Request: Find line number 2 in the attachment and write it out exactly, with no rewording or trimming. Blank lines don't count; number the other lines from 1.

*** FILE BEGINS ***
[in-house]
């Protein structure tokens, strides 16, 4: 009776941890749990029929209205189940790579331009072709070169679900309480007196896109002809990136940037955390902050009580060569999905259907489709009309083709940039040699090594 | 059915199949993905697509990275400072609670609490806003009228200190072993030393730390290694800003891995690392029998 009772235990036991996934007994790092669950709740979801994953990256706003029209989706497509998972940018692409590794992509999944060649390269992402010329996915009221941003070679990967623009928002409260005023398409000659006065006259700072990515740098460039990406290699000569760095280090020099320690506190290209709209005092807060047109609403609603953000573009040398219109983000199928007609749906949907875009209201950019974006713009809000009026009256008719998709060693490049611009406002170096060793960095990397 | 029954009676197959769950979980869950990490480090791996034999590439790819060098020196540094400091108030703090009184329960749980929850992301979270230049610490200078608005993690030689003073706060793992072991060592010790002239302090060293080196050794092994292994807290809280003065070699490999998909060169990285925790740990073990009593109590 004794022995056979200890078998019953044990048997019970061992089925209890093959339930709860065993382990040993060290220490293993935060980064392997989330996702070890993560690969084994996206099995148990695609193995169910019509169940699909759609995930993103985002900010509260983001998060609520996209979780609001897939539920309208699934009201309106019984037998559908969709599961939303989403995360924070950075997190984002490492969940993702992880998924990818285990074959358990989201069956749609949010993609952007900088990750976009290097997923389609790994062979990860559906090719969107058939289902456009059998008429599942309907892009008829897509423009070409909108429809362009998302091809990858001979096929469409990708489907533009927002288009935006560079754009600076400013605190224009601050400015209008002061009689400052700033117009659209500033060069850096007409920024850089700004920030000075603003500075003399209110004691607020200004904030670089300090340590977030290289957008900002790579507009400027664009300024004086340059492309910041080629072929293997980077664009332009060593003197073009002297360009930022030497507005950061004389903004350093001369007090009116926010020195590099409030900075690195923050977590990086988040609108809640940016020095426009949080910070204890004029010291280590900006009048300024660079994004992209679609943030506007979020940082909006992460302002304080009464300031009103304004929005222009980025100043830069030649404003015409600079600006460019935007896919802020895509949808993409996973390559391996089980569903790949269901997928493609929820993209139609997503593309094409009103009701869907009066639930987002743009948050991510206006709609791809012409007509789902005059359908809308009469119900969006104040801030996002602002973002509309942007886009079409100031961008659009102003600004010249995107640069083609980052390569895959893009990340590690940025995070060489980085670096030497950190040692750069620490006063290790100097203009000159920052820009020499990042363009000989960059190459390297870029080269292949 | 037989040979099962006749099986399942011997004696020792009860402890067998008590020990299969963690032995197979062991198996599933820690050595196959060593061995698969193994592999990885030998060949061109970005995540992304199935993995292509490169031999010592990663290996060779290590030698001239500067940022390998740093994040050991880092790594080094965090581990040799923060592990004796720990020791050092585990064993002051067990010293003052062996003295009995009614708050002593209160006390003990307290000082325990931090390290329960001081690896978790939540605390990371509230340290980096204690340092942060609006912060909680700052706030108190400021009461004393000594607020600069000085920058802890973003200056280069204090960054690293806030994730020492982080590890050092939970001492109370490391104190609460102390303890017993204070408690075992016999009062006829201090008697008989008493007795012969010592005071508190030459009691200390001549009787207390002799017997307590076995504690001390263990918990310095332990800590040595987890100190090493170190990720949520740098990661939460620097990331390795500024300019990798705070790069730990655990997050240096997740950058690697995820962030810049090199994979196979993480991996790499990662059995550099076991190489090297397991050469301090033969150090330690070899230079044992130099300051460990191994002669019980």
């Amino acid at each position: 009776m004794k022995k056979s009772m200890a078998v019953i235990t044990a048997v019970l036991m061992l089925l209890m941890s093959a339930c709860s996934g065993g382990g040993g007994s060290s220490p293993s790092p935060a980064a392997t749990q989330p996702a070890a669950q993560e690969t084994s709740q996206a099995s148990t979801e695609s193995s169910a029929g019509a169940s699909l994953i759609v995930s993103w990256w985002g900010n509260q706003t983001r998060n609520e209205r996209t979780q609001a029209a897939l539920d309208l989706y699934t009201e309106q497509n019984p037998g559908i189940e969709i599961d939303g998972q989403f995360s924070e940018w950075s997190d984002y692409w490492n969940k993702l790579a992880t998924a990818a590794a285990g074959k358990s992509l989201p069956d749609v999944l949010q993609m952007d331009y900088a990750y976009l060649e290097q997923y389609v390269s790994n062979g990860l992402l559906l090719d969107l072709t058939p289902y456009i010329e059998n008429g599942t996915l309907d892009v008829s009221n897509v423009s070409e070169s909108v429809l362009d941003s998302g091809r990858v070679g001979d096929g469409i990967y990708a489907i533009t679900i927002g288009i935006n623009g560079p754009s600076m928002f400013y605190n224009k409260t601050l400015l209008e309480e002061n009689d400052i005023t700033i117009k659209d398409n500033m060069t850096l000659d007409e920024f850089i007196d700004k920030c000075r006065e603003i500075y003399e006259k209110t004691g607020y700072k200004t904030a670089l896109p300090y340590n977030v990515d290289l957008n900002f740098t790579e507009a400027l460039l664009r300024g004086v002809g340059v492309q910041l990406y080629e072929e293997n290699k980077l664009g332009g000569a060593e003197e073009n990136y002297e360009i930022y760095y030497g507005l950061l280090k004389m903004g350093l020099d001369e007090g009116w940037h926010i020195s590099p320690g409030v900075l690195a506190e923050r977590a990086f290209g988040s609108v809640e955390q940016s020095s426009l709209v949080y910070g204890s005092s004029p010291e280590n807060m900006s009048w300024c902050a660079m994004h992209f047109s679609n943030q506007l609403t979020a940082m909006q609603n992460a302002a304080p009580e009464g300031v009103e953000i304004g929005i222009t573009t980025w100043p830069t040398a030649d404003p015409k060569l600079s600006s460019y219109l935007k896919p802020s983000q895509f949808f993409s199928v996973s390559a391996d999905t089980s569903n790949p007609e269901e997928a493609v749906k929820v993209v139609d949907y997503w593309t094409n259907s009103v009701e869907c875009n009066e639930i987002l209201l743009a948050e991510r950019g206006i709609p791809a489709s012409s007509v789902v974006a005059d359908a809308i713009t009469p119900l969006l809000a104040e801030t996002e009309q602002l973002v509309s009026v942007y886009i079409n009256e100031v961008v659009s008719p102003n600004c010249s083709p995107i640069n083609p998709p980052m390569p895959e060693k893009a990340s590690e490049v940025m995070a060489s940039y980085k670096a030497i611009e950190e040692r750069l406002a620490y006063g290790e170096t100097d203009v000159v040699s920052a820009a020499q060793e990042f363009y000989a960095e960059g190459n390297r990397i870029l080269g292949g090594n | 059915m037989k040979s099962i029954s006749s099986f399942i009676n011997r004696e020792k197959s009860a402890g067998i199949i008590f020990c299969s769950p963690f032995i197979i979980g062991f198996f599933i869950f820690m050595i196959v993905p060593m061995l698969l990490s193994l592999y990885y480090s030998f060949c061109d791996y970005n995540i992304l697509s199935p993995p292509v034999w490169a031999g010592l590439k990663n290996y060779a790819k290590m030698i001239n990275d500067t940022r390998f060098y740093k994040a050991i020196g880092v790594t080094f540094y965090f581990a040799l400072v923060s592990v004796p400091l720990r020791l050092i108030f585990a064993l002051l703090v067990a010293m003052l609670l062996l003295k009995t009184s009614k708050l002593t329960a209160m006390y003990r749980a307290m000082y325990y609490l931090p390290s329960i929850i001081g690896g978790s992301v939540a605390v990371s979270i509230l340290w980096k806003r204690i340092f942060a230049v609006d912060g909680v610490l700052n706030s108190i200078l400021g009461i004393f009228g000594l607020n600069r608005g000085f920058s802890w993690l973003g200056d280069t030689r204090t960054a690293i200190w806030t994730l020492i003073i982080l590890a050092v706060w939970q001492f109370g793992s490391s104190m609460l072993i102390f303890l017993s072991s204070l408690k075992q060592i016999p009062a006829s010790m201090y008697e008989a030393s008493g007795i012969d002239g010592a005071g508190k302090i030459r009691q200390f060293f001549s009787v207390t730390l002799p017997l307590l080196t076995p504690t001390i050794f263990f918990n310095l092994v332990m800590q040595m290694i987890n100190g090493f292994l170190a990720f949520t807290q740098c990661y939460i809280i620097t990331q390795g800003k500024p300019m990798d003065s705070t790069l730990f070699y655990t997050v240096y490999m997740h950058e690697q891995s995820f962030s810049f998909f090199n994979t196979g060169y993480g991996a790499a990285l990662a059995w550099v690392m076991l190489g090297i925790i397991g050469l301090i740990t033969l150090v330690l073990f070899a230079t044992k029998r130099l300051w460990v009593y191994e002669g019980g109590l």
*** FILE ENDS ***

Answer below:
């Protein structure tokens, strides 16, 4: 009776941890749990029929209205189940790579331009072709070169679900309480007196896109002809990136940037955390902050009580060569999905259907489709009309083709940039040699090594 | 059915199949993905697509990275400072609670609490806003009228200190072993030393730390290694800003891995690392029998 009772235990036991996934007994790092669950709740979801994953990256706003029209989706497509998972940018692409590794992509999944060649390269992402010329996915009221941003070679990967623009928002409260005023398409000659006065006259700072990515740098460039990406290699000569760095280090020099320690506190290209709209005092807060047109609403609603953000573009040398219109983000199928007609749906949907875009209201950019974006713009809000009026009256008719998709060693490049611009406002170096060793960095990397 | 029954009676197959769950979980869950990490480090791996034999590439790819060098020196540094400091108030703090009184329960749980929850992301979270230049610490200078608005993690030689003073706060793992072991060592010790002239302090060293080196050794092994292994807290809280003065070699490999998909060169990285925790740990073990009593109590 004794022995056979200890078998019953044990048997019970061992089925209890093959339930709860065993382990040993060290220490293993935060980064392997989330996702070890993560690969084994996206099995148990695609193995169910019509169940699909759609995930993103985002900010509260983001998060609520996209979780609001897939539920309208699934009201309106019984037998559908969709599961939303989403995360924070950075997190984002490492969940993702992880998924990818285990074959358990989201069956749609949010993609952007900088990750976009290097997923389609790994062979990860559906090719969107058939289902456009059998008429599942309907892009008829897509423009070409909108429809362009998302091809990858001979096929469409990708489907533009927002288009935006560079754009600076400013605190224009601050400015209008002061009689400052700033117009659209500033060069850096007409920024850089700004920030000075603003500075003399209110004691607020200004904030670089300090340590977030290289957008900002790579507009400027664009300024004086340059492309910041080629072929293997980077664009332009060593003197073009002297360009930022030497507005950061004389903004350093001369007090009116926010020195590099409030900075690195923050977590990086988040609108809640940016020095426009949080910070204890004029010291280590900006009048300024660079994004992209679609943030506007979020940082909006992460302002304080009464300031009103304004929005222009980025100043830069030649404003015409600079600006460019935007896919802020895509949808993409996973390559391996089980569903790949269901997928493609929820993209139609997503593309094409009103009701869907009066639930987002743009948050991510206006709609791809012409007509789902005059359908809308009469119900969006104040801030996002602002973002509309942007886009079409100031961008659009102003600004010249995107640069083609980052390569895959893009990340590690940025995070060489980085670096030497950190040692750069620490006063290790100097203009000159920052820009020499990042363009000989960059190459390297870029080269292949 | 037989040979099962006749099986399942011997004696020792009860402890067998008590020990299969963690032995197979062991198996599933820690050595196959060593061995698969193994592999990885030998060949061109970005995540992304199935993995292509490169031999010592990663290996060779290590030698001239500067940022390998740093994040050991880092790594080094965090581990040799923060592990004796720990020791050092585990064993002051067990010293003052062996003295009995009614708050002593209160006390003990307290000082325990931090390290329960001081690896978790939540605390990371509230340290980096204690340092942060609006912060909680700052706030108190400021009461004393000594607020600069000085920058802890973003200056280069204090960054690293806030994730020492982080590890050092939970001492109370490391104190609460102390303890017993204070408690075992016999009062006829201090008697008989008493007795012969010592005071508190030459009691200390001549009787207390002799017997307590076995504690001390263990918990310095332990800590040595987890100190090493170190990720949520740098990661939460620097990331390795500024300019990798705070790069730990655990997050240096997740950058690697995820962030810049090199994979196979993480991996790499990662059995550099076991190489090297397991050469301090033969150090330690070899230079044992130099300051460990191994002669019980």